(Repeats to widen distribution)
* 73 pct say fiscal cliff didn't affect holiday
* 57 pct spent same as they did in 2011-poll
* Dec. same-store sales view up 3.7 pct vs 4.2 pct yr ago
By Jessica Wohl
Jan 2 The "fiscal cliff" drama that dominated
the news and spooked businesses and financial markets did little
to dampen spending by U.S. shoppers this holiday season.
A new Reuters/Ipsos poll shows nearly three-quarters of
Americans said the debate around the fiscal cliff had no impact
on their holiday spending. Fewer than 20 percent of those polled
said they spent less during the season than they did in the 2011
holidays, according to the poll.
Holiday season sales overall - including December sales data
from several chains due this week - were likely good, but not
great. The expected rise in 2012 holiday spending is poised to
show the smallest year-over-year gain since the recession led to
a sales drop in 2008. Various estimates suggest that U.S. sales
in November and December combined grew at a low single-digit
pace, slower than in 2011 and 2010.
The fiscal cliff was a nearly constant topic in the news, as
the country waited to see if politicians in Washington would
reach a deal to avoid $600 billion in automatic spending cuts
and tax increases.
On Tuesday, the U.S. Congress approved a bill that would
raise taxes on the wealthy and preserve certain benefits. The
vote averted immediate pain like tax hikes for almost all U.S.
households, but did not resolve the issue of raising the federal
debt ceiling and fights over the budget in coming months.
Seventy-three percent of those polled in the final days of
December said concerns about the fiscal cliff did not affect
their holiday spending at all, according to findings from an
Ipsos poll conducted for Reuters. Back in mid-November, before
the holiday season kicked into full gear, 58 percent of those
polled had said the fiscal cliff was not affecting their holiday
Only 15 percent of those polled in late December said they
spent less during the 2012 holiday season because of the fiscal
cliff. In mid-November, 28 percent said that they planned to
spend less because of the fiscal cliff.
Fifty-seven percent of those polled said that they spent the
same amount on holiday shopping in 2012 that they did in 2011.
Nineteen percent said that they spent less than they did in
2011, while 17 percent said that they spent more.
The poll findings are from an Ipsos poll conducted for
Thomson Reuters from Dec. 27 to Dec. 31, with 765 American
adults interviewed online. Results are within the poll's
credibility intervals, a tool used to account for statistical
variation in Internet-based polling. The credibility interval
was plus or minus 4 percentage points.
The poll is the latest in a series that Ipsos conducted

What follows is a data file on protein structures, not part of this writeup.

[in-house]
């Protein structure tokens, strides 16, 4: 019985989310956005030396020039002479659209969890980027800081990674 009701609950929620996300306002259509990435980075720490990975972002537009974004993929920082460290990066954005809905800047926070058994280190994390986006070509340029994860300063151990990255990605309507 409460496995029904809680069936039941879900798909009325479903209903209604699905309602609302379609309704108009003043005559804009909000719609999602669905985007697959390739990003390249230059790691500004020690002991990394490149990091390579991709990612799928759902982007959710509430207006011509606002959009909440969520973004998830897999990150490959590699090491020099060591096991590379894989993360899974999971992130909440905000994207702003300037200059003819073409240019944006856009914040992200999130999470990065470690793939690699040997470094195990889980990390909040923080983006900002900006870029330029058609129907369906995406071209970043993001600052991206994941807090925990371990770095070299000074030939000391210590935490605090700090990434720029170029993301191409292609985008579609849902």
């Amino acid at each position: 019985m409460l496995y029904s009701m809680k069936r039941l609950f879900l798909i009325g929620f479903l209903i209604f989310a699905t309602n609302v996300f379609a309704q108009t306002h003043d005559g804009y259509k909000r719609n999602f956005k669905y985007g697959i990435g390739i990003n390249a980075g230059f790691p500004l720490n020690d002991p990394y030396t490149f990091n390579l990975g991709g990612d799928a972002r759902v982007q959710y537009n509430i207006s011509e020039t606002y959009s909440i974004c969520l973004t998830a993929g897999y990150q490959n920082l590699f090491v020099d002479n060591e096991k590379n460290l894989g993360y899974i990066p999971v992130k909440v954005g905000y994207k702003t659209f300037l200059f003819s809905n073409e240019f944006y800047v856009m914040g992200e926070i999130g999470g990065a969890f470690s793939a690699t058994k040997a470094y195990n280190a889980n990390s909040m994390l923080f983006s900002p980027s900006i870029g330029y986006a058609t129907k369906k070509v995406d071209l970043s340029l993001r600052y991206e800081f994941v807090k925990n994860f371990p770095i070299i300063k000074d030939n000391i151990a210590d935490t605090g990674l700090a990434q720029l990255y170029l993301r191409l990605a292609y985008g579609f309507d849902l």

during the holiday season.
COSTCO APPEARS STRONG, TARGET UNDER PRESSURE
Taking a look at various retailers, discount chains as a
group likely saw the strongest sales growth last month, while
profits at some retailers may have taken a hit from the need for
sharp discounts to clear merchandise from shelves.
"Value and promotions drove consumers to the malls,"
according to Jharonne Martis, director of consumer research for
Thomson Reuters. "Big discounts and promotions could cut into
retailers' profit margins."
Costco Wholesale Corp is expected to post a 6.5
percent rise in December same-store sales. While Costco holds
the highest estimate of any of the 17 chains included in the
Thomson Reuters I/B/E/S tally of analysts' forecasts, the
expectations are still below the 7 percent growth the chain
posted in December 2011.
Still, some analysts are concerned about December sales from
Target Corp. The discount chain appeared to struggle
with efforts such as its highly touted collaboration of holiday
gifts with Neiman Marcus, which Target marked down
by 50 percent even before Christmas.
Target forecast a low single-digit percentage increase in
December same-store sales. Jefferies analyst Daniel Binder said
he expects such sales were just flat to up 1 percent, while JP
Morgan analyst Christopher Horvers cut his expectation to a 0.5
percent increase after calling for a 2.5 percent rise.
Overall, analysts are looking for 3.7 percent same-store
sales growth for December across 17 chains, down from 4.2
percent growth in December 2011, according to Thomson Reuters
I/B/E/S. Such sales rose a disappointing 1.6 percent in
November. In December 2008, same-store sales fell 3 percent,
according to Thomson Reuters I/B/E/S.
"December's results will reflect a modest slowdown in
overall spending over the past two months ... but the world is
not ending," JP Morgan's Matthew Boss said in a note this week.
The weakest December same-store sales are expected to come
from teen apparel chain Wet Seal Inc.
Monthly same-store sales tallies exclude major players such
as Wal-Mart Stores Inc, Home Depot Inc and Best
Buy Co Inc, as well as online leader Amazon.com Inc
(Reporting by Jessica Wohl in Chicago; Editing by Phil